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While Nestlé has offered Facebook Connect through the site, the store is hosted on their own domain, outside of Facebook directly.  As well as Facebook functionality available, it has also offered social mechanics through the site such as user feedback on products, Q+A, product suggestions and user-generated shopping ‘stalls’. Speaking about the store, Gerhard Berssenbrügge, CEO of Nestlé Germany says “We want to be inspired by people’s ideas and to enable them to take an active part in helping us shape not only the future of the Nestlé Marketplace, but also of our products….By the end of this year, online sales of food and beverages in Germany are expected to exceed EUR 500 million, so it is clearly an important area where we have a real opportunity to engage with consumers.”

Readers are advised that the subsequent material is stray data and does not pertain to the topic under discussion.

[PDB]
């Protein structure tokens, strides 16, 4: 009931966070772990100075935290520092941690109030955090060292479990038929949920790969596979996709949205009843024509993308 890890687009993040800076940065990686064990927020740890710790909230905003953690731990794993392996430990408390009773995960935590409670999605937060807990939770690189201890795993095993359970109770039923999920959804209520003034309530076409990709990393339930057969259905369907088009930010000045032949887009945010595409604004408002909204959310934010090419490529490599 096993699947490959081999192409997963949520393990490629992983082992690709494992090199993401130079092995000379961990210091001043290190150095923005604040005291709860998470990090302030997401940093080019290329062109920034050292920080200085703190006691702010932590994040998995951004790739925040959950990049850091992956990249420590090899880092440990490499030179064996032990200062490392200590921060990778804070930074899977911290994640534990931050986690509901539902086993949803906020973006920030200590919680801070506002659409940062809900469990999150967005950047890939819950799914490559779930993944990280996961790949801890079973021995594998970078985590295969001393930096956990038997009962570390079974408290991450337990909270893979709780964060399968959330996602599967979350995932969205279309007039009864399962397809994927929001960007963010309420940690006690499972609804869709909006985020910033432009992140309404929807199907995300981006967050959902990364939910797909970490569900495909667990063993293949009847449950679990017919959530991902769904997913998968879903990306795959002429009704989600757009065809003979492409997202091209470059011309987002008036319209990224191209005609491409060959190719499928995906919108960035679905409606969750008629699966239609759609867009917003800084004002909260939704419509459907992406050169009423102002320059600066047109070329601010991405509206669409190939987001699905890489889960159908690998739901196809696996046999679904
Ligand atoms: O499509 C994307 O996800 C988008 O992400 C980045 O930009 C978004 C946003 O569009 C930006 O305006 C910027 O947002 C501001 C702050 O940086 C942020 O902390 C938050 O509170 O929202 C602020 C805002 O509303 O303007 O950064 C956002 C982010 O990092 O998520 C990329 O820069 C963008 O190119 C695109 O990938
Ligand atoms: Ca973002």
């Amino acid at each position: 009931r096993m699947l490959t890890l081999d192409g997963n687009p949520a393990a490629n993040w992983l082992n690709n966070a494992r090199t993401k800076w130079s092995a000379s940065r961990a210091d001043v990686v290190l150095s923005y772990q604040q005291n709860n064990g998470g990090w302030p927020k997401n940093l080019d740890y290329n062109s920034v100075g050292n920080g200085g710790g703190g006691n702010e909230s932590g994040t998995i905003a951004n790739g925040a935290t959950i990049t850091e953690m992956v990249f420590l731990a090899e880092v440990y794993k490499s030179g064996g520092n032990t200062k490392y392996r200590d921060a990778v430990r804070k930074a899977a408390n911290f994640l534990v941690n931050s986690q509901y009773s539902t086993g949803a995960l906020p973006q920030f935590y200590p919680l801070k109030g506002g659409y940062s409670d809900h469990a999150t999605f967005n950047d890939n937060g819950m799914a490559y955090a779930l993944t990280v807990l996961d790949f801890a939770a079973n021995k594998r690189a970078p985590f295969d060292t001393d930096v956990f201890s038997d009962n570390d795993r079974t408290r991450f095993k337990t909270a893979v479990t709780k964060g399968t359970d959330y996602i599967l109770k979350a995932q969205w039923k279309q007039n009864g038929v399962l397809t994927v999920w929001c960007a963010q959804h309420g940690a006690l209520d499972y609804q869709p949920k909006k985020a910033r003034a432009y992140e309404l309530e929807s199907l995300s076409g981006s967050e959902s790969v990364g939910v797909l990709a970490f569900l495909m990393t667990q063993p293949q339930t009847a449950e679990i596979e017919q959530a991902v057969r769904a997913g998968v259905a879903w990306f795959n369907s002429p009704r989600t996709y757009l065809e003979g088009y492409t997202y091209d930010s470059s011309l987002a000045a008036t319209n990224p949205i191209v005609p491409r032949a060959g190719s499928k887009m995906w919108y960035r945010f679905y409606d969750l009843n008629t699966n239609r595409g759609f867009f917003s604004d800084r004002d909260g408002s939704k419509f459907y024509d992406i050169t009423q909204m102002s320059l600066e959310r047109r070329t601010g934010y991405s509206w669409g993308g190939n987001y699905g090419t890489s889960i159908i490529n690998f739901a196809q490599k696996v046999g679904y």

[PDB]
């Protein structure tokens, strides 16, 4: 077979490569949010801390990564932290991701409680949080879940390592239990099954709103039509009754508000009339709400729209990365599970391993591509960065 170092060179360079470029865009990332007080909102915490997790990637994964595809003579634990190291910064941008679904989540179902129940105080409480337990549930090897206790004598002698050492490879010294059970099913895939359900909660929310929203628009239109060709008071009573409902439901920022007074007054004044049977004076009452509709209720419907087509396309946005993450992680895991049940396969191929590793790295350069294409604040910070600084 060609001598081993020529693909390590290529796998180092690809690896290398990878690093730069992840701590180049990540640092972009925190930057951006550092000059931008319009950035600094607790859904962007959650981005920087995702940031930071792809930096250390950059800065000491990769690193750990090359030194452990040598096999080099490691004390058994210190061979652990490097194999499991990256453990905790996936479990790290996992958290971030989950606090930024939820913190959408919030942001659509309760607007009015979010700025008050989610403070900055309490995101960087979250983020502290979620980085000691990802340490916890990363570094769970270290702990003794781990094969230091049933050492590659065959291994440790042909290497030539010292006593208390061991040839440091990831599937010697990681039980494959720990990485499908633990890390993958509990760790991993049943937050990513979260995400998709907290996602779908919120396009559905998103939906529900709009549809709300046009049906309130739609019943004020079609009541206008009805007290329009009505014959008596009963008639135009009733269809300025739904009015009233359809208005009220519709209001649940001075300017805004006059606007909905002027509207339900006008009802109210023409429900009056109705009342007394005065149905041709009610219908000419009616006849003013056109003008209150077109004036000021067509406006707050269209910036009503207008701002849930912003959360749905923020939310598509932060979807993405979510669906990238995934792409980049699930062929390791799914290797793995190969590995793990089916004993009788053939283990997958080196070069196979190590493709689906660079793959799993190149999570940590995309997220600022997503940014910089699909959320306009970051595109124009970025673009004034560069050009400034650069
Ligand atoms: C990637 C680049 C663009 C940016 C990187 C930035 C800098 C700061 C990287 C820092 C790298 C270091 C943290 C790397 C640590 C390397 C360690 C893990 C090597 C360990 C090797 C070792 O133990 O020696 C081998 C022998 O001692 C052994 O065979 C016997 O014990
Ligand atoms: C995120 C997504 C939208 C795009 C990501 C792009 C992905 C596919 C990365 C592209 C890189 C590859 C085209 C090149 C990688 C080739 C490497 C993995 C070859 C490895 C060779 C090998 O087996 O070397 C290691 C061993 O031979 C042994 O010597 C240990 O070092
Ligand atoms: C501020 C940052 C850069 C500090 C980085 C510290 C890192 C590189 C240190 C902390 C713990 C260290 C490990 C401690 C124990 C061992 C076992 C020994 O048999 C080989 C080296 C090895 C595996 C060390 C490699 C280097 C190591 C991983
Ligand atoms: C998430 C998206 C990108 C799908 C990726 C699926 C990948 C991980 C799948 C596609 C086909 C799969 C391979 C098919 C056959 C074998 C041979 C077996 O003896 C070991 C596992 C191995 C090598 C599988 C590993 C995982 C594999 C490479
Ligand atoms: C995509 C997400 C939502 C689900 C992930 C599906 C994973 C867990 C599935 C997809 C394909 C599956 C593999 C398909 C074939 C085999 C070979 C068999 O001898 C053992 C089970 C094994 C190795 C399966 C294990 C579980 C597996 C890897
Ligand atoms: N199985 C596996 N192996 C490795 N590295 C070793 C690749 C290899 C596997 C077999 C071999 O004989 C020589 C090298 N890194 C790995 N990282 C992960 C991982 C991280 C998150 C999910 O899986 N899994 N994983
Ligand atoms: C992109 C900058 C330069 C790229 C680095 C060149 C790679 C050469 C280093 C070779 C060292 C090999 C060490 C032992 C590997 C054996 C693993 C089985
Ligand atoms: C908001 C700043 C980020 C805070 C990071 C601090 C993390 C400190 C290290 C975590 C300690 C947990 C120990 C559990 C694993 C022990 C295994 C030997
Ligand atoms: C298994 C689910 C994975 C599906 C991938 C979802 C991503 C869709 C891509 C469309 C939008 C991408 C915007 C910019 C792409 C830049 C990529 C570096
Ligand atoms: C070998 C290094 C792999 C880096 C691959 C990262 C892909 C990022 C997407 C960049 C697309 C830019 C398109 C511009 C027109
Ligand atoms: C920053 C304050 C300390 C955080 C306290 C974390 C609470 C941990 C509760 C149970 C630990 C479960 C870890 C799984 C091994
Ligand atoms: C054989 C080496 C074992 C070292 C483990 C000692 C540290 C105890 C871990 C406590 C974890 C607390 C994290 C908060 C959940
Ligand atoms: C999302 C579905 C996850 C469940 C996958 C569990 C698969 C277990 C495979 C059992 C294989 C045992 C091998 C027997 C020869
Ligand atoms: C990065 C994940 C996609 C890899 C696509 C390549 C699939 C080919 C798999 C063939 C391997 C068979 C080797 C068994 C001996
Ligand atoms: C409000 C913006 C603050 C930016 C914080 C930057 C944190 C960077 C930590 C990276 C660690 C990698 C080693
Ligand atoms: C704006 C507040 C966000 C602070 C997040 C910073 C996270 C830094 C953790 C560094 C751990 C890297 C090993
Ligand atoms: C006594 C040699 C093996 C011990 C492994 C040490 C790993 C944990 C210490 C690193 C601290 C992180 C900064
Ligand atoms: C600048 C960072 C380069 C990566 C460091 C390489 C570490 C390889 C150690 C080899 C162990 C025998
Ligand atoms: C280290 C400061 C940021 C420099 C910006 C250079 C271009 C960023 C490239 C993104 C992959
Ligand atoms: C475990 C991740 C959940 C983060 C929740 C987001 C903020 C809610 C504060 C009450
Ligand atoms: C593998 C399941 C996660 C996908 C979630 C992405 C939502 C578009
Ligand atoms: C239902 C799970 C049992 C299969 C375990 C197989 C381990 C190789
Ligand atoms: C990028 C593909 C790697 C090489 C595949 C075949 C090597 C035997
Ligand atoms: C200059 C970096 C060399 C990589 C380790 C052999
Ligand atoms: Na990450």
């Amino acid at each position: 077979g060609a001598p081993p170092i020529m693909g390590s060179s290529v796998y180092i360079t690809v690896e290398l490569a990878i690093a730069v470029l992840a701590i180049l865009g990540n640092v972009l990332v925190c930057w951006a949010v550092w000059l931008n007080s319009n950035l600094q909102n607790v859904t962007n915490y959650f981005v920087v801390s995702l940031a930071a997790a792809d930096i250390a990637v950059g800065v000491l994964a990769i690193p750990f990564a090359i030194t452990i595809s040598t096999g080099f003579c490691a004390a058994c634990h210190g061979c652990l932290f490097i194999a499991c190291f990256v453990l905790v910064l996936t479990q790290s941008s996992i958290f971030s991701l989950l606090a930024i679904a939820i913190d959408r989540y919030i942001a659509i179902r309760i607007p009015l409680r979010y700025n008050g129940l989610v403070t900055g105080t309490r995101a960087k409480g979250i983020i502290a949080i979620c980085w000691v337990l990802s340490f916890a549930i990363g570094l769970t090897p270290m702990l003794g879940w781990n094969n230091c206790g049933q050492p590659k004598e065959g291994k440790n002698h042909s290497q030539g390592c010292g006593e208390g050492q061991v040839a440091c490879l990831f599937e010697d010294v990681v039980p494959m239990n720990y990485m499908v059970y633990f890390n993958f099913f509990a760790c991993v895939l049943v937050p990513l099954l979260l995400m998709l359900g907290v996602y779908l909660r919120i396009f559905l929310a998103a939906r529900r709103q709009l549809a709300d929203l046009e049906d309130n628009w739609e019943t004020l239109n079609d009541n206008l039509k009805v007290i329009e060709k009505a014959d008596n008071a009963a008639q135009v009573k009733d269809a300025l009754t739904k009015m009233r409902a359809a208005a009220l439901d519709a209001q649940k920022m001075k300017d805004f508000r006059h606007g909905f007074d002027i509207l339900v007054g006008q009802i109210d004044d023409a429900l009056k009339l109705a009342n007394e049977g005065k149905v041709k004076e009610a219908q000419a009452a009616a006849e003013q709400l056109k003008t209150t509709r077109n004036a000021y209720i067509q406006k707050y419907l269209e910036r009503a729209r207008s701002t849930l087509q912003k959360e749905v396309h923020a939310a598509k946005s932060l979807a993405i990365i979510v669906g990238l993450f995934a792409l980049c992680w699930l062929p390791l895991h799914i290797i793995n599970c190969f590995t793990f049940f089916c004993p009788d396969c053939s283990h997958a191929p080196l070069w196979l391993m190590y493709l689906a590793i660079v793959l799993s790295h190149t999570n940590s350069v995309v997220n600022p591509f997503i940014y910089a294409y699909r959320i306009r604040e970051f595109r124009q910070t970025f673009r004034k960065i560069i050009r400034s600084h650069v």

The social commerce store from Nestlé is an important move for such a large marketplace as it shows brands increasingly wanting to socialise the shopping experience online and monetise this directly. Social commerce is the thing that has got everyone excited like never before because it is the single biggest opportunity to monetise social media – both for brands and the social platforms. The benefit to companies is that there is a range of solutions to experiment with social commerce, based on your budget. You can opt for a shopping cart plugin on your Page, or go all out a la Nestlé and implement a complete social commerce solution on a dedicate site. The choice for brands will only increase, as will the opportunities to attract new customers via social media platforms.